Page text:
PBC1 Welcome to Personal Professional Computing

By the end of this chapter, you should be able to:
 Discuss how information technology (IT) changes permit innovations.
 Distinguish between technological change and business innovation.
 Explain differences between personal computing and professional business computing
 Approach simple business situations using systems thinking.
 Distinguish among the major types of organizational systems and the information
systems that are embedded in them.
 Consider the information systems (IS) major
In your lifetime, technology has revolutionized the world, and it includes business. Just think
about the apps and other new products that didn’t exist before you began college. At a much
broader level, whole industries are in turmoil. Many people have already “cut the cord” on
cable television, watching television exclusively over the Internet. They are also using their
mobile phones to deliver television and movies, skipping a cabled connection completely. This
is not just an embryonic change. Netflix already accounts for more than a third of all the traffic
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going to American homes during prime time. Home Box Office, which pioneered pay television
on the new medium of cable TV in 1970s, expanded to the Internet in 2015.
Rapid change is also taking place inside the walls of corporations. Companies today must move
faster, drive down costs, and become more innovative every year if they want to be
competitive. These changes are not all due to technology, but information technology (IT) has
certainly become a major enabler of change. Companies that do not embrace the possibilities
created by ever-changing IT will have a perilous future compared to those that do.
Figure 1-1: A Recent Timeline for IT-Based Products
Technology, however, never changes anything. Technology merely makes change possible.
People with vision and hard work exploit the possibilities created by IT. These people work in
entrepreneurial startups, corporate IT departments, and every corner of every firm. They work
in major departments such as marketing, sales, accounting, and finance. They also work in the
many smaller departments in the firm, such as the department that manages insurance policies
on its buildings. In fact, it is in the smallest corners of the firm where innovation often
flourishes the most fully. Individual managers and professionals have goals that can be reached
better with information technology, and teams that exploit technology may accomplish far
more than they could before.
Technology never changes anything.
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Figure 1-2: Technology and Innovation
Even information technology that is not new changes constantly. Hardware prices fall,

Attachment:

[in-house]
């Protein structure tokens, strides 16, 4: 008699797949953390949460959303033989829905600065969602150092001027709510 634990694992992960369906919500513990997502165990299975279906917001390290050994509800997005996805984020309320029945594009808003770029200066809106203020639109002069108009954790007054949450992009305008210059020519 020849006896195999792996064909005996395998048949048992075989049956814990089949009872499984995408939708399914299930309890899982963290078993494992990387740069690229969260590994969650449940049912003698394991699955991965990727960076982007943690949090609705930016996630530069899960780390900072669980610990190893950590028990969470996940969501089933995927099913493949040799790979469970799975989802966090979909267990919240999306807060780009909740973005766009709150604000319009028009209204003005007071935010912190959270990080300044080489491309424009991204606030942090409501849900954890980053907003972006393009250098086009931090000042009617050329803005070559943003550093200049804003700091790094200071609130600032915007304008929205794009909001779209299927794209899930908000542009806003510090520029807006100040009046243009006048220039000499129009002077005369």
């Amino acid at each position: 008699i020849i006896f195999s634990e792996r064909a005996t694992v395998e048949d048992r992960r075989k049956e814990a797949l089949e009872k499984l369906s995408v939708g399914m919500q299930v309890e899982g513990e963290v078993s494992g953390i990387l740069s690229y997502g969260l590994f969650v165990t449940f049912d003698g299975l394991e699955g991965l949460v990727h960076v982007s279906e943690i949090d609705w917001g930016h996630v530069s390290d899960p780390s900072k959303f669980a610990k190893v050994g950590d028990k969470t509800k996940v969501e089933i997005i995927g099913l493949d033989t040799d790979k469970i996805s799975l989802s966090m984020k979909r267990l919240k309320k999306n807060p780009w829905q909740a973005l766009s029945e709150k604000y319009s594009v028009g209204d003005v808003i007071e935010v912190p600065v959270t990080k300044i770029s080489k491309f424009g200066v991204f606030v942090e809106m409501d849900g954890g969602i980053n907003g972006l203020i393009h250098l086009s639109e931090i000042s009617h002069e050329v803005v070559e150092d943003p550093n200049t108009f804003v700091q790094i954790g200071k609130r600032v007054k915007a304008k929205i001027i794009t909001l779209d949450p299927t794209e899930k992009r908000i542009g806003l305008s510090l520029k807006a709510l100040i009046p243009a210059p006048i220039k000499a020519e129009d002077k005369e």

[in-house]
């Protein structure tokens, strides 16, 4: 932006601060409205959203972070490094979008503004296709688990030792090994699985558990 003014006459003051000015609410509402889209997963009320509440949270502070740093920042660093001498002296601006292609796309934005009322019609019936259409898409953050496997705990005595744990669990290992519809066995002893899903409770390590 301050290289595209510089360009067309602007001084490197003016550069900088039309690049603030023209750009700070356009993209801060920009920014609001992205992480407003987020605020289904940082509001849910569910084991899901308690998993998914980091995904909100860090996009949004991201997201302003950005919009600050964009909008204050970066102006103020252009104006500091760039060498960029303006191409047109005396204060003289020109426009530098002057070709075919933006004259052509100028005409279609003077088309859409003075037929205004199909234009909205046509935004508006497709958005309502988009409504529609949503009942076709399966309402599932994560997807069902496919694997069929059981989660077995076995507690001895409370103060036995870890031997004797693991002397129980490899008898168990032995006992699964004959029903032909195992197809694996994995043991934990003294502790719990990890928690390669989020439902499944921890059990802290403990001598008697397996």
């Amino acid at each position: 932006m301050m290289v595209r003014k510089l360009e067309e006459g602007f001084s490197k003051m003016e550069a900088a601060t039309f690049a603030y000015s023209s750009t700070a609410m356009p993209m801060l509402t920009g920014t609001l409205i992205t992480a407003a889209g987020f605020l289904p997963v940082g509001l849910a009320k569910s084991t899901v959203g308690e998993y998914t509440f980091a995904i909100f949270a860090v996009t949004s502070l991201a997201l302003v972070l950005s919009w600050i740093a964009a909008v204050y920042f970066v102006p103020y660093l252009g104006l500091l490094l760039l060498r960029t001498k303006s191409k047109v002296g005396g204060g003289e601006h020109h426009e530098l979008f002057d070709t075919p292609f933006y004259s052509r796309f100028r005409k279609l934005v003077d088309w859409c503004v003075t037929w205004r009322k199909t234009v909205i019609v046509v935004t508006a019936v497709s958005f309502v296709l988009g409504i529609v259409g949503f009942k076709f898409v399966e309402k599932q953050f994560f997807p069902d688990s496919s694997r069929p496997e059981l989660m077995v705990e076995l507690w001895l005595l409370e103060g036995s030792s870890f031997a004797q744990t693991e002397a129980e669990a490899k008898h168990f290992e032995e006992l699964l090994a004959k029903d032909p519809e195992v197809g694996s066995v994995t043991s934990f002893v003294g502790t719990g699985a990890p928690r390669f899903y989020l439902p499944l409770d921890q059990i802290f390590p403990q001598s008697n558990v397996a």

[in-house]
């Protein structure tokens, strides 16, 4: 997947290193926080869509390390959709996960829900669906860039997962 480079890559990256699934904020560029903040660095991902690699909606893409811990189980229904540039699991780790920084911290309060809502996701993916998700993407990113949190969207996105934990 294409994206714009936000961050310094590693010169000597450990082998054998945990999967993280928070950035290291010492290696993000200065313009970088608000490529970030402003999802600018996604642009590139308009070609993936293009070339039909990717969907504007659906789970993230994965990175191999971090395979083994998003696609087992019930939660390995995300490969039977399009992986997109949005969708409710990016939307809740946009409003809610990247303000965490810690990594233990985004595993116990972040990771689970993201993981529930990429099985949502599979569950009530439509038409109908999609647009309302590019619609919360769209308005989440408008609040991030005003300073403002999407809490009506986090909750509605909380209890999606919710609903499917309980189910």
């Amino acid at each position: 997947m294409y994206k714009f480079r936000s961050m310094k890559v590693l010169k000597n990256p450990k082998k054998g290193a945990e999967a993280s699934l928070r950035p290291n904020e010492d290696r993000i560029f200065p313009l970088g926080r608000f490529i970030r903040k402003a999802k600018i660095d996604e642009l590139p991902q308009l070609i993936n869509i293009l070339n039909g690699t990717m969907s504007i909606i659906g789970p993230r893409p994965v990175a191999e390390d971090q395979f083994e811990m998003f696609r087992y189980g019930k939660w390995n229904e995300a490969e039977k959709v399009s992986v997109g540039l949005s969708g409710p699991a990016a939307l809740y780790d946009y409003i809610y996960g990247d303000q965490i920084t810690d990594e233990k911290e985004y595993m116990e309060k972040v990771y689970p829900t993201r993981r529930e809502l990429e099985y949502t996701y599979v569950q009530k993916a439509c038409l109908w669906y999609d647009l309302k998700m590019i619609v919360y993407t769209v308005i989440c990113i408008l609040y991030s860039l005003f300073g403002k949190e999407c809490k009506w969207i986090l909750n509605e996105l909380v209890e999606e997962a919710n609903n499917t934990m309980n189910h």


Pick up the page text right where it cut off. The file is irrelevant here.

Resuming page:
processing power increases, new ways to interact become possible, and networking makes
everything available more of the time, in more places, and with more speed. Innovators must
anticipate what will be possible tomorrow, not just today. When they look at mobile phones,
for example, they need to ask what they will be able to do in a few years, not just what they can
do today. Figure 1-3 shows some of the many areas in which technology is likely to change
mobile phones in the near future. Note that these changes include not only computer
technology but also materials sciences technologies, such as better screens.
Figure 1-3: The Pace of Change in Mobile Phones
Innovation is nothing new in business. It has always been the key to maintaining and increasing
market share and profitability. Many innovations, even today, have nothing to do with
technology. However, technology is changing more rapidly than anything else, and change
tends to create opportunities for innovation. Innovations, however, are always business
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innovations, not technology innovations. They change the way we do marketing, new product
development, manage human resources, and do the myriad other things we do in
organizations. Innovation exploiting IT is a skill for business students, not computer scientists.
Innovation is laborious process. It starts with insight. What is possible and how can we leverage
new technologies to work better? Coming across a great idea is exhilarating. It is also about one
percent of the job.
Next, the innovator must flesh out the nature and consequences of the possible change. What
will people have to do differently? How will their relative roles and relationships change? What
will the budget need to be? Who will get the benefits, and who will pay the costs? What
privacy, security, and other business issues must be addressed, and how can they be handled?